Rarely has a technology sparked such intense discussion as ChatGPT, the artificial intelligence (AI)-based chatbot. The brain behind it and co-founder of OpenAI, Sam Altman, visited TUM on May 25th, 2023. In the Audimax, he explained the reasons for its success, why ChatGPT is not an open source technology, and how it could be regulated.
After less than half an hour, the 1,100-seat Audimax was sold out for the 38-year-old's only public event in Germany during his European tour. Under questioning from Reinhard Heckel, professor of machine learning, Sam Altman, along with OpenAI developer Johannes Heidecke, recounted the evolution of the language model to its current fourth version. "Even with GPT-3, the whole company wasn't convinced," Altman said. The key to its success, he said, is its natural language chat capability, which provides an even better human-computer interface than the touchscreen. However, ChatGPT is still misunderstood as a large database, he said.
Altman explained why OpenAI made the technology available to the public early on, following a "show, don't tell" approach: "We feel strongly that we should educate the world about it and give people time to gradually adapt to the technology”. That way, he said, there can be a discussion about how to deal with artificial intelligence. This, he said, is better than keeping technologies secret in the lab for a long time because it would supposedly scare people into releasing them too soon.
International regulatory framework
Altman drew the line at calls from the audience to make the code open source, that is, available for use and reuse. "When we open source something, we want to be relatively sure that we understand its capabilities and its impact on society - because we can't take it back”. Fundamentally, he said, people need to retain control over technology.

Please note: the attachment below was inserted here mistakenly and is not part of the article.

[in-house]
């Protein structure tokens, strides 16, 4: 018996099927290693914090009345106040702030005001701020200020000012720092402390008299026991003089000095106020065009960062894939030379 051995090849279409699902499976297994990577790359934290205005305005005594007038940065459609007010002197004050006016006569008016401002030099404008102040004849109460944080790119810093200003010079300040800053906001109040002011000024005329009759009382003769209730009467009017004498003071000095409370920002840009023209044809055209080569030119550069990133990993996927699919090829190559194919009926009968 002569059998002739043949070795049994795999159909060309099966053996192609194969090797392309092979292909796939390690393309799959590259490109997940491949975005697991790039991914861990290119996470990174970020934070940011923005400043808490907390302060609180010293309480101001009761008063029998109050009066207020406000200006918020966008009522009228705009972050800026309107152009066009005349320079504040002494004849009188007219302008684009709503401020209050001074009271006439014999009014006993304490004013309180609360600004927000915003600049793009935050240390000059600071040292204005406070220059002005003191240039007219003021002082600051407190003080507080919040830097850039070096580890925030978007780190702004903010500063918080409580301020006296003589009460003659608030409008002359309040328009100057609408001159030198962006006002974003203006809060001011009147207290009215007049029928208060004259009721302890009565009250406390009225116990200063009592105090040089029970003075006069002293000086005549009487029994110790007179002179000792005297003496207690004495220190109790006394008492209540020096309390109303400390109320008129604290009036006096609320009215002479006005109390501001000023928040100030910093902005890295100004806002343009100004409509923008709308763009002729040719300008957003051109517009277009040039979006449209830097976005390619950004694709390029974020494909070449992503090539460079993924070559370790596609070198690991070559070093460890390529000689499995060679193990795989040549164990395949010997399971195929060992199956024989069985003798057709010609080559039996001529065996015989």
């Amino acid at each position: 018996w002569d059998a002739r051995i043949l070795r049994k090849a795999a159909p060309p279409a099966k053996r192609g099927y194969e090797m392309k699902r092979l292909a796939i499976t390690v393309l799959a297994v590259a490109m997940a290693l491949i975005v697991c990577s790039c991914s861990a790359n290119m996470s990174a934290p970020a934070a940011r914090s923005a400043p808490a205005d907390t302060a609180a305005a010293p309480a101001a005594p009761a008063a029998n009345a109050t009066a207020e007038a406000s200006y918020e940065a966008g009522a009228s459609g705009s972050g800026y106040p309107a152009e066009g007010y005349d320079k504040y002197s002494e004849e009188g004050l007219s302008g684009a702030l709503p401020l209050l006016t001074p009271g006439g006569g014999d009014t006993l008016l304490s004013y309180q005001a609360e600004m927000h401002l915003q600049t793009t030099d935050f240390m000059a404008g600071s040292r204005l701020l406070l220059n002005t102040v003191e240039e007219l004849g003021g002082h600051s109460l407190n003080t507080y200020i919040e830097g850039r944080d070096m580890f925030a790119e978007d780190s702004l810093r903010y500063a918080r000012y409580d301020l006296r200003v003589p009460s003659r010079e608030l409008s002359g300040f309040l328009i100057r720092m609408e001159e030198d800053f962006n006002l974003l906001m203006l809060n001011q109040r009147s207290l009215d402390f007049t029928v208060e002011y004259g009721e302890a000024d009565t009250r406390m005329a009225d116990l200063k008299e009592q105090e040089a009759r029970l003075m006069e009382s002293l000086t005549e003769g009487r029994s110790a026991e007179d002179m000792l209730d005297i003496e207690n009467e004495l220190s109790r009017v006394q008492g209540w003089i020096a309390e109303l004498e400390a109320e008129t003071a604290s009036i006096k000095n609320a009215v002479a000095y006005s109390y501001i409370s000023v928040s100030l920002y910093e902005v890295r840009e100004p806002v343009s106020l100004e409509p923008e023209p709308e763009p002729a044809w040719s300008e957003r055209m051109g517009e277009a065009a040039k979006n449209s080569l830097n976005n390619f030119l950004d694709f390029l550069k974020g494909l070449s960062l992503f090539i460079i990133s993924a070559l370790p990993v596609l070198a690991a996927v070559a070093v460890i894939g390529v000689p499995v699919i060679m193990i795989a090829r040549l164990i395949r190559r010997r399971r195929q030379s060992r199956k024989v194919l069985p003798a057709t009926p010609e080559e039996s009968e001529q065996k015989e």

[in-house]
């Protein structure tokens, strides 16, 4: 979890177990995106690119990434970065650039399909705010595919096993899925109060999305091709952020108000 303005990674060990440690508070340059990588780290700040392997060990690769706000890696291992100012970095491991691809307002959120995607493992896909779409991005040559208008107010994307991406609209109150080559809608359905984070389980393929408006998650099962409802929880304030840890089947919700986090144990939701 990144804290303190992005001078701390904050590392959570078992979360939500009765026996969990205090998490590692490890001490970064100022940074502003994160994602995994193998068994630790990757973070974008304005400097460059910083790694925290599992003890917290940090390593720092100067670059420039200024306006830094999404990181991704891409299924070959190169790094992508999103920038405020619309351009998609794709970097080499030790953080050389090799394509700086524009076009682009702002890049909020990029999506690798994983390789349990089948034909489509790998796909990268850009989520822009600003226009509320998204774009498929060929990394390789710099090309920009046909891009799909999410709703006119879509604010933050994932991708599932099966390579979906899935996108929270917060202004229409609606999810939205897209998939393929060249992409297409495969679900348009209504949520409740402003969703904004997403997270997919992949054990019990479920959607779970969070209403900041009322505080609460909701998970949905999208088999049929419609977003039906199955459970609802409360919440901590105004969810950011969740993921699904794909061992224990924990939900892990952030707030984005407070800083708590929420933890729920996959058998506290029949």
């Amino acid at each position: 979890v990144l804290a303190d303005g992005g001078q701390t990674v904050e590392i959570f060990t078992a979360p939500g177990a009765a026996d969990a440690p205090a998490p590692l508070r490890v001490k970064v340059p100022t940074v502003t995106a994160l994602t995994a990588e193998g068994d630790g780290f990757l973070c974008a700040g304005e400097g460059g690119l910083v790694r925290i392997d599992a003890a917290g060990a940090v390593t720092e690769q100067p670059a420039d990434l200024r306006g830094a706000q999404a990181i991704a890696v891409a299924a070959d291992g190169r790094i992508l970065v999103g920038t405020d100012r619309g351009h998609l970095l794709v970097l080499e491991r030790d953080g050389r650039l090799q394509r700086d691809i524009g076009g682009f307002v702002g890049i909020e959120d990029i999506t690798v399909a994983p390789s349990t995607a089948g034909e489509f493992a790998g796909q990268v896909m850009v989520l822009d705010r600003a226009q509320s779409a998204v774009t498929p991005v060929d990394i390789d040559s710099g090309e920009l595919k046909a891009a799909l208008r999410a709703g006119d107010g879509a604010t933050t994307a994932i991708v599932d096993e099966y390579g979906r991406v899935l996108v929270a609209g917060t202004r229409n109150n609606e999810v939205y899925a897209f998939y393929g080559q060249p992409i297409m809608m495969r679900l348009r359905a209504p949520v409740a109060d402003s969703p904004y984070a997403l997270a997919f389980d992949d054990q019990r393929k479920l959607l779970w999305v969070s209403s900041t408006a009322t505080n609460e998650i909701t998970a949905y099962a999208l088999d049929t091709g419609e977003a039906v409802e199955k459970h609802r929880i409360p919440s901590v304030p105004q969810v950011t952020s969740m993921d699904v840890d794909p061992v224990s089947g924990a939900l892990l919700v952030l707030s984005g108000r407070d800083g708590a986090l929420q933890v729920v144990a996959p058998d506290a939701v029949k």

Altman also commented on the regulation of artificial intelligence, saying, "Some kind of international framework is a very good idea, and we should start as soon as possible." The CEO cited the work of the International Atomic Energy Agency as an example. Altman argued against a pause in the development of powerful AI, which other entrepreneurs have recently called for. OpenAI now wants to learn what values and boundaries users want for ChatGPT and how the system should be adapted depending on the country, legislation and culture, he said.
"The best time for a career in technology"
When asked about the differences between the tech industry in the U.S. and Europe, Altman emphasized the much greater American willingness to take risks: "It's socially acceptable to work on something super ambitious." If you fail, people don't laugh at you. But students in Europe shouldn't be discouraged: "Now is the best time to start a career in tech."
During Altman's welcome address, TUM President Thomas F. Hofmann had emphasized how fundamentally the new generation of generative AI will change the entire civilization. "We have to make sure that we don't pay the highest price for these developments: humanity and self-determination."
TUM and the TUM Speakers Series organized the event together with Digital Life Design (DLD).